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An Opening Act to Repudiate

A bad opening foretells show cancellation. Australia and Hawaii reveal the threat of early openings even with near eradication of the virus. The egregious events transpiring in California, Florida, and Texas show the price of expediency over stoic resolve. The conspiratorial nature of nefarious leadership and the evocation of an election year are encumbering the US with a gratuitous ordeal. While the comprise between life and economics stirs virulent political debate, the proletariat labors precariously. Leaders face an unequivocal dilemma: limiting travel outside your bubble and gathering inside with the consequential economic impact or accepting the increased deaths and concede the prior economic sacrifice was meaningless. Plaintive politicians know these alternatives are an atrocious trade.

Photo: Ronny Coste on unpslash

"The reopening experiences of Australia and Hawaii are a cautionary omen for those seeking a return to normal.

From a near eradication of the virus in mid-June,

their reproduction rate now exceeds the national US rate.

This outcome forewarns the reopening plans of

Canada, Europe, and the US Northeast."

Opening act. For Australia, victory was at hand as the virus approached single-digit lows in mid-June. The confluence of fast action early in the pandemic and the natural shield of an island continent rapidly dispatched the virus. By mid-June, they had reached only six cases per day (exhibit 1). With an apparent victory at hand, they started to reopen in early June. This good fortune forgot the justification for the prior closures: the ease at which the virus spreads.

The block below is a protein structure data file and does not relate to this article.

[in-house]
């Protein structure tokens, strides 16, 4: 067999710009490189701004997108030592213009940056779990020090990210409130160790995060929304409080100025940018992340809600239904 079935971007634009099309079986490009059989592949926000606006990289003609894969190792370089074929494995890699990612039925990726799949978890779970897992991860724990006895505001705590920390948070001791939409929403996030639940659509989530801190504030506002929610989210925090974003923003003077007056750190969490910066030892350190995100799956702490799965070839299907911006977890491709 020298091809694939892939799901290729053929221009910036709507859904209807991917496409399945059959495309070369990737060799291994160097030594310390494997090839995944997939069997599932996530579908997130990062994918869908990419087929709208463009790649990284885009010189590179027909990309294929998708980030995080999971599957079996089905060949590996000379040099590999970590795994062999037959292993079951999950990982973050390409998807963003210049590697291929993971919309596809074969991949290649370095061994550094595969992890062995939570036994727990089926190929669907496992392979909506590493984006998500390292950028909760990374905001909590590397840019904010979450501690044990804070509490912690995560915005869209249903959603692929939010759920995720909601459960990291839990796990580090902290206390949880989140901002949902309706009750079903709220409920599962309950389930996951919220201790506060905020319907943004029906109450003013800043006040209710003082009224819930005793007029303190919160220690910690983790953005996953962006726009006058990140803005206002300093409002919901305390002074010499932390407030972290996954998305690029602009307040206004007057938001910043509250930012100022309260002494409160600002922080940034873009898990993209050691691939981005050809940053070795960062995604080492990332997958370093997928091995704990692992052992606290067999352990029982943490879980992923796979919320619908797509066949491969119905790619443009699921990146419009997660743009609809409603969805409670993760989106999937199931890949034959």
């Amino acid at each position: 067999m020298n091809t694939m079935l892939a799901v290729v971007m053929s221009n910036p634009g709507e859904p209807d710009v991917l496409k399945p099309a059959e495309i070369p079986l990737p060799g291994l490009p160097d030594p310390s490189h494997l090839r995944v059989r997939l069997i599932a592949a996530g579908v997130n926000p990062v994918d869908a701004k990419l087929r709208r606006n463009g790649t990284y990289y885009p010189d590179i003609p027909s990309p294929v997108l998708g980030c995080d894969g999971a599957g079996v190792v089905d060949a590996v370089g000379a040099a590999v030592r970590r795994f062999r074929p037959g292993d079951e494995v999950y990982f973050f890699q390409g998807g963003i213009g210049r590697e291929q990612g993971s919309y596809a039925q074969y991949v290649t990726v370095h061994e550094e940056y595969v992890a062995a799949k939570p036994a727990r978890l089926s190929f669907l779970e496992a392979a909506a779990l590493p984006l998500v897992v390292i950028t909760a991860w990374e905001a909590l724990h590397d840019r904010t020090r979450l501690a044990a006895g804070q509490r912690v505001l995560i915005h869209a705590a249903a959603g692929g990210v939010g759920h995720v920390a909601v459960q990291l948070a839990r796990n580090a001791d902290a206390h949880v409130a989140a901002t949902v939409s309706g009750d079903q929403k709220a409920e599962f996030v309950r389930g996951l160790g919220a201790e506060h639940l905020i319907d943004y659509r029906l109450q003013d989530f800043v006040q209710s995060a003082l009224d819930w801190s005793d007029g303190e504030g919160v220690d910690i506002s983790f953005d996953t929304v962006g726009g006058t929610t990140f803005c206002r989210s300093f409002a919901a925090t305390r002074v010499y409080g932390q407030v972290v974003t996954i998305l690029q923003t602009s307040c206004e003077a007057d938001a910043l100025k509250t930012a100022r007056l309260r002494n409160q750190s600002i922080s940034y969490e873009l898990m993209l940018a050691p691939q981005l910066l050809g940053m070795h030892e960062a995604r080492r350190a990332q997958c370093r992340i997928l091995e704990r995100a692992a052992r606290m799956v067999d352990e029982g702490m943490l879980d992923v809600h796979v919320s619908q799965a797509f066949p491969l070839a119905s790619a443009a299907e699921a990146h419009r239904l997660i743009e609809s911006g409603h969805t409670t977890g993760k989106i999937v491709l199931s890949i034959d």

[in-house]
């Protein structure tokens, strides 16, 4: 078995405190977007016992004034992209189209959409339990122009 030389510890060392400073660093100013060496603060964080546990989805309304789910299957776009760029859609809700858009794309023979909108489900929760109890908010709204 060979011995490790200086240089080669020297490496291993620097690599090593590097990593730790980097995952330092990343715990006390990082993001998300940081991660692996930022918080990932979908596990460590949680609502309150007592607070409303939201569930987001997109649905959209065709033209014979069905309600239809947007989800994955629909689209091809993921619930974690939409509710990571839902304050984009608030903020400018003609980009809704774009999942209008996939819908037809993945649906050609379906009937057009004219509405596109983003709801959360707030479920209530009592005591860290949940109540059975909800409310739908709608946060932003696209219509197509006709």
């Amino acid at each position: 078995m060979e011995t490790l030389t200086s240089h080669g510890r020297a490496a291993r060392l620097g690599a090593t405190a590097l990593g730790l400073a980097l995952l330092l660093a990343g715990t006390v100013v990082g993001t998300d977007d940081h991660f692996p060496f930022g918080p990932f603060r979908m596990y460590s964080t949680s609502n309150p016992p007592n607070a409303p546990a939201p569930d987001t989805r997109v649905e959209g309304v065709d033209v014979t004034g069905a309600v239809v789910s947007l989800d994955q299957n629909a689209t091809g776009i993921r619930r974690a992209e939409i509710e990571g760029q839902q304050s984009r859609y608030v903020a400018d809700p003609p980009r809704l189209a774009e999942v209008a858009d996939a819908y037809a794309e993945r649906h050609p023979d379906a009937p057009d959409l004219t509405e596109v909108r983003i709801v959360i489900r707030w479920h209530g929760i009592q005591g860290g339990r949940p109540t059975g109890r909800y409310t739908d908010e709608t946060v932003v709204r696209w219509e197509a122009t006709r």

Exhibit 1. Australia Confirmed Cases (7-day average)

Capital Risk - Australia Confirmed Cases

Source: Capital Risk calculations with John Hopkins data.

The desire to reverse the economic carnage brought by the closures was warranted. The dilemma is that a virus does not consider economics and needs only one host to maintain viability. Complete removal of the restrictions occurred by the third week of June. It took less than three weeks afterward for the virus to escalate, centered in Melbourne. This fallout foretells doom for those that will follow suit.

Revisiting the lessons learned are required as Europe, Canada, and others contemplate next steps. While not numerous, there are a few key lessons that provide guidance. The trouble is that they imply economic dread for specific sectors of the economy and their forlorn employees.

Setting the stage. While the precise characteristics of the virus remain contested, a few key attributes are apparent. The virus spread can transpire through the air. This trait is unhelpful for people working close. Indeed, the mantra “social distancing” is one of the critical three “Cs” to slow the virus spread: don’t get close. This action suggests that the assembly of people close together is off the table until a vaccine. We will enjoy sports and movies from the safety of our couches.

The protests that erupted in May and June brought millions of people in close contact outside. Yet, cases did not spike in these locales. While it is hard to isolate the effects, outdoor activities seem less amenable to transmission because of the dilutive effects of copious amounts of circulating air. This trait follows the second critical C: don’t remain in a closed space. Australia, which is now in its winter season, provides credible evidence that returning to offices, schools, and other places with less fresh air circulation are unlikely.

While parts of the US immolate themselves on a fraudulent altar of freedom, most of the US is “Masked Up.” This action reflects the final critical C: cover-up. That the virus is airborne and circulates easier indoors requires that people reduce the ability of the virus to spread. This result occurs by limiting its projection in the air and reducing the probability of achieving the minimum infectious dose (MID). The implication is that masks will be required until a vaccine arrives and suggests limited TV and movie production.